By Alexandra Burlacu | Apr 20, 2012 09:49 AM EDT
Last week, the anti-trust division of the U.S. Department of Justice (DOJ) accused Apple and five publishers of conspiring to break up Amazon's low-cost dominance of the e-book market. According to Reuters, Apple now wants to go to trial to defend itself against the DOJ's allegations, an attorney for Apple said in court on Wednesday.
Two other publishers - Macmillan, a unit of Verlagsgruppe Georg von Holtzbrinck GmbH, and Pearlson's Penguin Group - also decided to go to trial on Wednesday, in the first hearing in the case.
"Our basic view is that we would like the case to be decided on the merits," Apple attorney Daniel Floyd told the U.S. District Judge Denise Cote, as reported by Reuters. "We believe that this is not an appropriate case against us and we would like to validate that." The next hearing is scheduled for June 22.
The issue of litigation seems to be far from over, especially since 15 U.S. states and the Commonwealth of Puerto Rico filed their own litigation last week and were reportedly in settlement talks with the three publishers. According to the Wall Street Journal, publishers HarperCollins and Hachette have already reached a tentative agreement with the states in question.
HarperCollins, Hachette Aim to Settle with All 50 States
At Wednesday's hearing, both HarperCollins and Hachette said they hoped to reach settlements with all 50 U.S. states within the next two months. "There could be something left of the class, or nothing left of the class," HarperCollins attorney Shepard Goldfein told the judge. An attorney for Simon & Schuster said the company was also in negotiations with the states, and it expects to reach a similar agreement.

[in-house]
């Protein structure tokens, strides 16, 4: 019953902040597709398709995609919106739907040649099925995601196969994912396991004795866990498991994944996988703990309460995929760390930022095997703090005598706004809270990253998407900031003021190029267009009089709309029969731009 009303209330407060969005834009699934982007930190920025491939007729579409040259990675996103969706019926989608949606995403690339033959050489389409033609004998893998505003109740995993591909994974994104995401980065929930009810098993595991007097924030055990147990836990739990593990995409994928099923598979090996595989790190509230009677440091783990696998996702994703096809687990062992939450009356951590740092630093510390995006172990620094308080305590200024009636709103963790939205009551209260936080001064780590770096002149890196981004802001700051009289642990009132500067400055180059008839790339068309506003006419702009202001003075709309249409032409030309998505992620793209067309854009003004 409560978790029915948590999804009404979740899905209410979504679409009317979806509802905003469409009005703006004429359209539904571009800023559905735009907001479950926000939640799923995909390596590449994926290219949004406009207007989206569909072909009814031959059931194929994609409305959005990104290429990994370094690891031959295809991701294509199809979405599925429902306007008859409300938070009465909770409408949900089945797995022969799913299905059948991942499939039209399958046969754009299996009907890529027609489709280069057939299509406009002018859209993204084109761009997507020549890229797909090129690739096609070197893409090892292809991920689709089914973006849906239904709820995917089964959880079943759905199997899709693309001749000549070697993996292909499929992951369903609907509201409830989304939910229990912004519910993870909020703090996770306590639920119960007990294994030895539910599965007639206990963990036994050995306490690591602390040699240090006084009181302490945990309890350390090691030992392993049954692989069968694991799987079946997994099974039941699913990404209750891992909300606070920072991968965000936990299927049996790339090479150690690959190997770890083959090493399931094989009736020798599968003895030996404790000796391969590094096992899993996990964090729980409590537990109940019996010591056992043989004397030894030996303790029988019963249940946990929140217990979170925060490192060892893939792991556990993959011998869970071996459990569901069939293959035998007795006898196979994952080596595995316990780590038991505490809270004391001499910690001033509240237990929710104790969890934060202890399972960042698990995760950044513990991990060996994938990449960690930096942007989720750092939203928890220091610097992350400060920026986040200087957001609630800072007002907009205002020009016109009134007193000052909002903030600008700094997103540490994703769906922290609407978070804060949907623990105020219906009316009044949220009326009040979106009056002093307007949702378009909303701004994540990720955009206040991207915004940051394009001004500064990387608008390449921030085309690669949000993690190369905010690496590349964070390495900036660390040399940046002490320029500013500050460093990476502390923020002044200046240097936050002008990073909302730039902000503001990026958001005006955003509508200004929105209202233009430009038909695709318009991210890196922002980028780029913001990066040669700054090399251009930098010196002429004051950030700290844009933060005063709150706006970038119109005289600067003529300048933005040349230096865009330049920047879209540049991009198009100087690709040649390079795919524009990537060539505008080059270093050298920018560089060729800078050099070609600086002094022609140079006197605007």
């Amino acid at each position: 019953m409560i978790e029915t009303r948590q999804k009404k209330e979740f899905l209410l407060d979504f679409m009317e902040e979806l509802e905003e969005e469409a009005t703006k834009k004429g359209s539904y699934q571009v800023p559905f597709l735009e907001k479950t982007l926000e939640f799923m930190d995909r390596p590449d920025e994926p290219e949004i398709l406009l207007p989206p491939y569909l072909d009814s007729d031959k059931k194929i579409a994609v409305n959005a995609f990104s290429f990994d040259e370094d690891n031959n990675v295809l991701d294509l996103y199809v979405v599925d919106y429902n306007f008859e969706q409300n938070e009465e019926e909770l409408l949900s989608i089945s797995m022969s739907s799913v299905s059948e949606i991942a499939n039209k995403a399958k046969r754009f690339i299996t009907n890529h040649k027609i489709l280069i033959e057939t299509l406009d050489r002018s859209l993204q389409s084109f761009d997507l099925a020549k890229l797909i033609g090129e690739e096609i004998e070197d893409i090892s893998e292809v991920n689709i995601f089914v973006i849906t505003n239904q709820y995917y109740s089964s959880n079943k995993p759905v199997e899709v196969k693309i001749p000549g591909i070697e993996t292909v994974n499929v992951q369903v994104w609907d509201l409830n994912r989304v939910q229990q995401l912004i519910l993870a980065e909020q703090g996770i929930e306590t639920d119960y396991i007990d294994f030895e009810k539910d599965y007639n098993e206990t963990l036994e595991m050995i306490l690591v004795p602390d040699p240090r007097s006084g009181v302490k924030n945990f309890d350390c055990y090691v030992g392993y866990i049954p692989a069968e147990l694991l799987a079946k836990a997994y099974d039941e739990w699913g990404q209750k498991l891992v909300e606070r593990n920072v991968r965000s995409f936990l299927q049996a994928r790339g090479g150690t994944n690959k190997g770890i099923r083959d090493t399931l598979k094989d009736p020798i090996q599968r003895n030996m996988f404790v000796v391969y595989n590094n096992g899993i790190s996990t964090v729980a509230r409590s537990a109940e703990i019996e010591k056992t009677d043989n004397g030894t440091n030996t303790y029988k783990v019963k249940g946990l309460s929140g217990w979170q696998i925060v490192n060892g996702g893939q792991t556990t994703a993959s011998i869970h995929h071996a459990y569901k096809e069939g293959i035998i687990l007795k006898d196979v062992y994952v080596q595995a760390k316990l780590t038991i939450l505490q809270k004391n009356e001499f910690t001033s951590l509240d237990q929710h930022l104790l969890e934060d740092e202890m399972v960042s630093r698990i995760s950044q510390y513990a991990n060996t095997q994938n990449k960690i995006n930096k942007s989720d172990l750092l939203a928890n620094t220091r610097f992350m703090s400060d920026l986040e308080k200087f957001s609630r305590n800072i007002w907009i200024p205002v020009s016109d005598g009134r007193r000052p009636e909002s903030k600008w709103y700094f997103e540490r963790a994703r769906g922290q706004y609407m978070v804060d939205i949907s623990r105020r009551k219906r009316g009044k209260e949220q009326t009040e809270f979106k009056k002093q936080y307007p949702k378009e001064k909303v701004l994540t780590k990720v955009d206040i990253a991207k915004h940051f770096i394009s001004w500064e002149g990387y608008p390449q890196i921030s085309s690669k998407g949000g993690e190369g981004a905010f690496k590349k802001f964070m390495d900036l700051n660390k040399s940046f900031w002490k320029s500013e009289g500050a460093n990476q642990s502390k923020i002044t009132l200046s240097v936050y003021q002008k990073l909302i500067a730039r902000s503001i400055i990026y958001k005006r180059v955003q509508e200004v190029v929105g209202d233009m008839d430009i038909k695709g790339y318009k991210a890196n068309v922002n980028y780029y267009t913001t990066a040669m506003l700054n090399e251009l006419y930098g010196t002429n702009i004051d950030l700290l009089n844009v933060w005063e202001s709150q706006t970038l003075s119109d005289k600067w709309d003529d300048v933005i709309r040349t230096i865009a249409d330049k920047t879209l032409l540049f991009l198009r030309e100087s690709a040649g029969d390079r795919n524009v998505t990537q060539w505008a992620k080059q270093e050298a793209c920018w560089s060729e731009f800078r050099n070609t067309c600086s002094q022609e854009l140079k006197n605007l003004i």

According to the U.S. Government, the alleged price fixing tool place in 2010, when Apple introduced its iPad. The complaint further notes that e-book prices increased an average of $2 to $3 in just three days in early 2010.
Amazon Can Resume Discounting Books
The fact that three publishers have already settled will allow Amazon to resume its book-discounting practice, and will terminate the "most favored nation" contracts with Apple. HarperCollins Publishers Inc is owned by News Corp, Simon & Schuster is owned by CBS and Hachette Book Group is a subsidiary of Lagardere SCA.
HarperCollins and Hachette have also agreed to settle with a group of U.S. states, and will pay $1 million in restitution to consumers who purchased e-books. Simon & Schuster is still in talks with the states to join that settlement.
In a similar anti-trust investigation, the European Commission is also probing Apple and publishers. On Wednesday, the Commission said it has received settlement proposals from Apple, as well as from publishers Simon & Schuster, HarperCollins, Hachette Livre and Macmillan's parent company.
(reported by Alexandra Burlacu, edited by Dave Clark)